Tuesday, 29 September 2015

Back from a hiatus...

I've recently returned from a week away, so apologies for everything going quiet on here. I promised myself that I'd be more organised so I should have arranged some message to let the blogosphere know I was away but that proved to be far more organised than I was being. I blame having to pack and make sure tickets and passports were to hand but that's probably just an excuse. I wasn't organised again so Mea Culpa. 

Today should have been a post about reading and/or writing but I have nothing prepared. I did finish a Sherlock Holmes story and start reading The Iliad while on holiday but have nothing to say about them yet.

As for the writing - well I didn't do any while away but I did do a lot of thinking about writing. I guess this is all part of the process; I've been finding it hard to get inspired lately and have nothing bubbling away at the moment. This has worried me a little; I'm used to having ideas brewing most of the time, even if most of it doesn't amount to anything. Someone suggested some writing  exercises so I think I'll investigate those over the next week. Anything to get me writing again, I miss it so much!

I'm also thinking that I spend too much time faffing about. You know, that pointless muddling along that gets nothing done at all. I'm an expert at it and should it ever become an Olympic sport I'm a dead cert for a medal! This means that time passed and I spend too much of it each week lamenting all the things I meant to do but didn't. Because I was faffing, you see. So I'm trying to think of ways to cut down on the faffing and increase the amount of actual stuff I get done.

So there you are, I'm back and as confused about everything as ever. The break seems to have done me no good at all...  

Friday, 18 September 2015

The Prompt - My Happy Place...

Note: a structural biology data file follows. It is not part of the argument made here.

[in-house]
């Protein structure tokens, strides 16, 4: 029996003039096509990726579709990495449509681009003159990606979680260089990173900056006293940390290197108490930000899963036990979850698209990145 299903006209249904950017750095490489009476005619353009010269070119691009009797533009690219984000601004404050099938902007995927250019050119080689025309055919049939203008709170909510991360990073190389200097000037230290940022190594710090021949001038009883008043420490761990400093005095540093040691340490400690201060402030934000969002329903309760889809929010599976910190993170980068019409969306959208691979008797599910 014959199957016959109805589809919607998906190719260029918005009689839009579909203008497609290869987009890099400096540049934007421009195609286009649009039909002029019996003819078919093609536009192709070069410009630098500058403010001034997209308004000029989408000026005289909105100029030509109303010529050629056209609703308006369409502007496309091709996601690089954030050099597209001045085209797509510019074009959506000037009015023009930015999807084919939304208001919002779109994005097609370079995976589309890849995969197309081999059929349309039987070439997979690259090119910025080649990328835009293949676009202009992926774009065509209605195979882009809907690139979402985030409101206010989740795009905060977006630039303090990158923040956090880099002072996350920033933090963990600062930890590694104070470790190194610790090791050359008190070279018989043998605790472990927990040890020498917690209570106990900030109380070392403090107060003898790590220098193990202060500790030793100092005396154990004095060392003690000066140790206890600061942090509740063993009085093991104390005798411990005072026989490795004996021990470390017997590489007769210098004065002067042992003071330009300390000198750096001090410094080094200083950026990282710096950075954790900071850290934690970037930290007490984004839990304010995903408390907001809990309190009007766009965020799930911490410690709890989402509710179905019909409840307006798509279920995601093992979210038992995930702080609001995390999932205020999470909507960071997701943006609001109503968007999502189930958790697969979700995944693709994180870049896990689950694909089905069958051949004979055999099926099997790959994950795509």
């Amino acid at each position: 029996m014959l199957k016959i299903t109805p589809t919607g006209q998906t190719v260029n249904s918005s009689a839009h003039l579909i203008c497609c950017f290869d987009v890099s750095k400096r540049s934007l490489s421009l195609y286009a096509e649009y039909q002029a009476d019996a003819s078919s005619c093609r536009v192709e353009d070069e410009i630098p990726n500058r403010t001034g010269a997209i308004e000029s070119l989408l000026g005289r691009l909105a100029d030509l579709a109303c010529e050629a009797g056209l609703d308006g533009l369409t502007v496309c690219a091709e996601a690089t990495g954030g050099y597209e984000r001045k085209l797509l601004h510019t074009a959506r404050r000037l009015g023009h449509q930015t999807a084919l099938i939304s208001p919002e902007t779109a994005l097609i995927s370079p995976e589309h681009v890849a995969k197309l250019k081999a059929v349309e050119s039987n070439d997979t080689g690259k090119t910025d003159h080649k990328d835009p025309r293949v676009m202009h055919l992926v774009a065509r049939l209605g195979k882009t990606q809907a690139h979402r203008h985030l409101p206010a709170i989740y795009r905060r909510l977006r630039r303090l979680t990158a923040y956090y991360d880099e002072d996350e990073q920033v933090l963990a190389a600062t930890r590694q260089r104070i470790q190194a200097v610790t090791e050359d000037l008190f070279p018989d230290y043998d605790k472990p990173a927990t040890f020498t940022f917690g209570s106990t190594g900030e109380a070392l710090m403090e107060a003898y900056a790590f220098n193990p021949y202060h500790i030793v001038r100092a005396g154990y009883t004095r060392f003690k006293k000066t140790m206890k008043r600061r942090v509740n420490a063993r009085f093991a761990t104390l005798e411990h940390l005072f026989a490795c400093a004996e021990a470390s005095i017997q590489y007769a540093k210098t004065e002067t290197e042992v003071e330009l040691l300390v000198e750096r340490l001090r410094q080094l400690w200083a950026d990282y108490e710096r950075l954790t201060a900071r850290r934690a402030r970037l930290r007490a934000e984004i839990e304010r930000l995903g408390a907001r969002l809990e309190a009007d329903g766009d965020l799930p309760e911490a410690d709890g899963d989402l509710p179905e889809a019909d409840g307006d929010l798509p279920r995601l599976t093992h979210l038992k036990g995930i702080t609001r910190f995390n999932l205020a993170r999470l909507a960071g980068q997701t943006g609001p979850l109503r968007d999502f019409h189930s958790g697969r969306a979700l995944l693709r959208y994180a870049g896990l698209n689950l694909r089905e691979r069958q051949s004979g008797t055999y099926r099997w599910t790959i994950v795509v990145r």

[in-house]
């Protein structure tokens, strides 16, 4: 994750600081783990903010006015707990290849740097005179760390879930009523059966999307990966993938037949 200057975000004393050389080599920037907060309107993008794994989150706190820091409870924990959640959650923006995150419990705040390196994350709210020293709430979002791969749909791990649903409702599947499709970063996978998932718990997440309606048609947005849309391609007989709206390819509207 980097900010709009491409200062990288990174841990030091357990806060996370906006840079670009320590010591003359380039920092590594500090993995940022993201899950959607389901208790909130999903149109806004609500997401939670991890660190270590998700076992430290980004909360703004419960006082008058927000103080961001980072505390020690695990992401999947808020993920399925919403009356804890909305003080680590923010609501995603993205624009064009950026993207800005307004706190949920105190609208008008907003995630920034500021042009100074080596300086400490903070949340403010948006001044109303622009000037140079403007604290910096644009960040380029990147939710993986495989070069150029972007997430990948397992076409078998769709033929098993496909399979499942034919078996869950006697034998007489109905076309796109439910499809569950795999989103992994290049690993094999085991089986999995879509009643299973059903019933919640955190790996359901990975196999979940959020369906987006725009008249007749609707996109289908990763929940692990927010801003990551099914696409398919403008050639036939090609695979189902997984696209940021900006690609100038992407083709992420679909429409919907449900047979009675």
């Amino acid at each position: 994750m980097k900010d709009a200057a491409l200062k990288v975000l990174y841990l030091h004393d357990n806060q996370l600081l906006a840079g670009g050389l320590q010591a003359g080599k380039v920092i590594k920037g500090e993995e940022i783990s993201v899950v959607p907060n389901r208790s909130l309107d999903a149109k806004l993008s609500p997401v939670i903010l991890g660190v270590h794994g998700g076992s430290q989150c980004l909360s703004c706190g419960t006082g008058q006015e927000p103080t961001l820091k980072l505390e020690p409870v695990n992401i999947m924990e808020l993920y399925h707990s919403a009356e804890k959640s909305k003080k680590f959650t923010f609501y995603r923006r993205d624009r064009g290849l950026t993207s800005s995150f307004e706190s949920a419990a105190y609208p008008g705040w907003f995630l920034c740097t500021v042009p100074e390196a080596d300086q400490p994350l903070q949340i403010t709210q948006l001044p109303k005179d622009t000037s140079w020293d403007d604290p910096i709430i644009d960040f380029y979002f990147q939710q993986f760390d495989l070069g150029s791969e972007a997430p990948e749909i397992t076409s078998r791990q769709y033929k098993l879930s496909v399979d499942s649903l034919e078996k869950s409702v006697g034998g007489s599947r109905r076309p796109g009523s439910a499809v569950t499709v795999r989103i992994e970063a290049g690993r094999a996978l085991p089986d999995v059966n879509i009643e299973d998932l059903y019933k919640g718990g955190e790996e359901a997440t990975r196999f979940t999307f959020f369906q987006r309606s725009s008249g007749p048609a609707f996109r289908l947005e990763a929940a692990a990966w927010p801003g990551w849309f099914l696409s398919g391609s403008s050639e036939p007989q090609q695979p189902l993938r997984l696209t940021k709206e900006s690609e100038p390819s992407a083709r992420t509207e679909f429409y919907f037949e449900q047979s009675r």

The young man taking the Mindfulness class tells us to imagine a happy place. To imagine ourselves in a special, happy place; somewhere we feel relaxed and content.

In an instant I'm there. In my happy place. It is evening, dark with the curtains drawn. There is the hint of wind and rain behind the curtains but that could be a trick of my imagination.

In the kitchen the dishwasher hums gently as it cleans away the remains of a splendid supper. Warm yellow light pools around the room from side lamps, illuminating an ornament, a picture, some books. On a side table are a plate of chocolate biscuits (Hobnobs for preference), a mug of hot chocolate (cream whipped to a froth on top) and a book (embossed leather cover, gold lettering).

I am wearing cosy pyjamas, a snuggly sweater and fluffy slippers. Curled up next to me is a cat - sometimes black, sometimes marmalade, usually fluffy and grey. I stroke his belly and he rewards me with deep, throaty purrs. I slowly sip my chocolate, nibble a biscuit and sink deeper into my chair.

There is a fire - not roaring, gently crackling and glowing. The warmth makes me and the cat sleepy so I put my book down, close my eyes and surrender to the warmth and cosiness.

Somewhere in the distance I can hear voices. My boys are chatting in another room, sorting out some tech problem, putting the world to rights over a motherboard. Soon they will come into the room and change the atmosphere - the cat will jump off the chair to greet them, they will steal a biscuit and turn the main light on. So I must treasure this brief moment of tranquillity and hold it within my imagination ready to appear again when it is needed.

If the Mindfulness bloke is speaking I don't hear him. I am in my happy place, relaxed and content and in no hurry to leave. I can conjure it up at will, to escape from the world and indulge in this part fantasy, part fact confection. My special happy place.  

Tuesday, 15 September 2015

Read and Write - My Writing Process

I've been thinking a lot about why I write and waiting for inspiration for my next piece of writing to strike again. But one thing I haven't really thought about is the process I go through when I write. So here I'll muse for a while about my writing process.

When I was a young child I spent many hours making up and telling stories. I used to skip around the garden telling stories about magic toys, fairies, enchanted woods, princesses, all the things I had been reading about in my Enid Blyton books. I had my favourite skipping routes; one of the best was along a wall behind the ferns. I think I enjoyed the soft ferns brushing against my hands as I skipped along. So I was a storyteller at a young age - literally!

Later I took to writing my stories down. I used standard lined exercise books and the first few pages were neat. But as the story poured out of me my writing got scruffy and I didn't always stay on the lines. The words flowed out and I could hardly keep up, there seemed to be far too many for me to get down on paper.